A separate issue regarding disability involves the failure to recognize the fact that not all disabilities are the same. In the proposed version of the revisions to the Section 503 regulations, OFCCP discussed an important issue that failed to appear in the final version of these regulations: that there is not a simple, binary distinction between who is and who is not an individual with a disability. In its proposed regulations, OFCCP had suggested the possibility of establishing a utilization goal for individuals with a “severe” disability. “Severe” disabilities would have potentially included impairments such as total deafness, blindness, missing extremities, complete paralysis, and epilepsy. By suggesting there could be severe disabilities, OFCCP realized that an individual with a disability could appear at various points on a spectrum regarding disability rather than falling into an either/or category of disabled or not disabled.
The final version of OFCCP’s revised Section 503 regulations failed to include this idea that disability is not an either/or category. Instead, all disabilities are effectively treated in the same manner. There is no distinction made between the applicant or employee who has a mild form of diabetes that is well-controlled through use of medication and the employee who is totally blind. This means there is no incentive for employers to recruit and hire individuals whose more severe disabilities may make it difficult for them to find employment, partially defeating OFCCP’s purpose for revising its regulations.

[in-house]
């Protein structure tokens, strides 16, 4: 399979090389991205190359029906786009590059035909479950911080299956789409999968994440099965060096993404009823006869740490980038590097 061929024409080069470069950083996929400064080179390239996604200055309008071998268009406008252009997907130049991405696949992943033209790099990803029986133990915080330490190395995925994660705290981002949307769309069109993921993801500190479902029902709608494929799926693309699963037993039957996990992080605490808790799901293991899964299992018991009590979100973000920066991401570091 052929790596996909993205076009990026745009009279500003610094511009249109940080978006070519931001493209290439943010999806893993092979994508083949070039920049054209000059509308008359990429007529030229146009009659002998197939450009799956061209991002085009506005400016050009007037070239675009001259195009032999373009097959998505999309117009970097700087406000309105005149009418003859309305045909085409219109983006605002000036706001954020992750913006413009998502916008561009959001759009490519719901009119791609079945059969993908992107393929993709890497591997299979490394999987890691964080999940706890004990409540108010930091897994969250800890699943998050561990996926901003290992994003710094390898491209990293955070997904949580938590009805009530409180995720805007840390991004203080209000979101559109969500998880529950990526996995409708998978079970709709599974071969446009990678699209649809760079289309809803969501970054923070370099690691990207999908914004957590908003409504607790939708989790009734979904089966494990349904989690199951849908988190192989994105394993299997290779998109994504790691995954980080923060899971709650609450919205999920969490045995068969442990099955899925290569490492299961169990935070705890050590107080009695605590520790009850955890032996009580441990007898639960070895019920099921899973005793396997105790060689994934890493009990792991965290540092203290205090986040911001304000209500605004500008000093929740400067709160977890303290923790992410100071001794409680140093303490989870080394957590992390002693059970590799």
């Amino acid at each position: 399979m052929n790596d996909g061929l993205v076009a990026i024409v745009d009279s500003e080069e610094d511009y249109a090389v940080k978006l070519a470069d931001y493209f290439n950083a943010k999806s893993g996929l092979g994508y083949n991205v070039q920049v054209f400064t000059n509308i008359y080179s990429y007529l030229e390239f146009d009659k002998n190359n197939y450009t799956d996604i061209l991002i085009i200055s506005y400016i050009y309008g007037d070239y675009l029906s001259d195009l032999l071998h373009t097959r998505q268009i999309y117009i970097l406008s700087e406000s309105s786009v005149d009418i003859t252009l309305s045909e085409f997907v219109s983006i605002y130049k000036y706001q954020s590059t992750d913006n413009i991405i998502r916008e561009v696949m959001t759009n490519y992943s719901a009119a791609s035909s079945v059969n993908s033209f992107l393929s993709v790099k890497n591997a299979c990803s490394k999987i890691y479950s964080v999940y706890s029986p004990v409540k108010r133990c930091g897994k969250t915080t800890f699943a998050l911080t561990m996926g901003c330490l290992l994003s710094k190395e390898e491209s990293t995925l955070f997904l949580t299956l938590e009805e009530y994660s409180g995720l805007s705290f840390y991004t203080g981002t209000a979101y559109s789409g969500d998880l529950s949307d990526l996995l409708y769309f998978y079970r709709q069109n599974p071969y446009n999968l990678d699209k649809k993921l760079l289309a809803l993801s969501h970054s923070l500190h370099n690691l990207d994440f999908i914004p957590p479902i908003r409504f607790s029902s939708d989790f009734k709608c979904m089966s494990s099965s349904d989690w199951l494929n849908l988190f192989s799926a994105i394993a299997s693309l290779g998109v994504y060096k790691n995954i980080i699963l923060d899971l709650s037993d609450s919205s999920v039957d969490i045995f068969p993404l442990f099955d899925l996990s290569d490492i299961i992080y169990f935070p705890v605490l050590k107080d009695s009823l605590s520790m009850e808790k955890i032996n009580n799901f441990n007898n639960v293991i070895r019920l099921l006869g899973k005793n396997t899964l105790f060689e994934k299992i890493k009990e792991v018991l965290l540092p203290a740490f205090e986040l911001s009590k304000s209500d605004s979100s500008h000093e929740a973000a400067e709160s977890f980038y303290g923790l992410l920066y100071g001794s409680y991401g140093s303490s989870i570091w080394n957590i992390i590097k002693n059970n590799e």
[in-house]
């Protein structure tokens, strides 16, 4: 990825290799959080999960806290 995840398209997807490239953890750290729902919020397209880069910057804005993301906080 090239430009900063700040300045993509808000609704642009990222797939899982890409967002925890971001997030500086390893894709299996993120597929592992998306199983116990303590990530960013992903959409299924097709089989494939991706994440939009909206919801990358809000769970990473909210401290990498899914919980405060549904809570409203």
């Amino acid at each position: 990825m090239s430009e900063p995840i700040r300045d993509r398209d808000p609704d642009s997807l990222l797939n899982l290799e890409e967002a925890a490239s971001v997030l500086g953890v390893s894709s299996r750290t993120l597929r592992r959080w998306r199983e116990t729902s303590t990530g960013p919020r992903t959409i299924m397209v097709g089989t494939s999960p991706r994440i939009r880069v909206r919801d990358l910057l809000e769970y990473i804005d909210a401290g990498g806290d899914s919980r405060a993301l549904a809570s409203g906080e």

Considerations Regarding Protected Veteran Status and Disability Status
With the expanded definitions discussed above, it is clear there are a significant number of protected veterans and individuals with disabilities in every workforce. A major issue most employers face is not that these classes are being excluded from applicant pools or employment opportunities, but that the members of these classes are not self-identifying as protected veterans or individuals with disabilities. There is no simple solution to this problem. However, efforts to make applicants and employees aware that protected veterans and individuals with disabilities are valued by an organization may help to increase the number of employees willing to self-identify. Assuring applicants and employees that disclosure of protected veteran and disability status is beneficial both to the individual and to the organization should also help efforts to increase self-identification. In addition, steps taken by employers to educate applicants and employees on the recent expansions to what constitutes a protected veteran or an individual with a disability may yield a higher rate of self-identification.
In regard to disability, it is important to recognize that disability is not an either/or condition. Disability has always been a classification that exists on a spectrum, and both the government and employers would be well-served by understanding that the distinction between “individual with a disability” and “not an individual with a disability” is an artificial one. Programs to assist individuals with disabilities are more likely to be successful if they recognize that not all disabilities are the same and that not all individuals with disabilities need or desire to be treated in the same manner.
Please note: Nothing in this article is intended as legal advice or as a substitute for any professional advice about your organization’s particular circumstances. All original materials copyright © HR Analytical Services Inc. 2017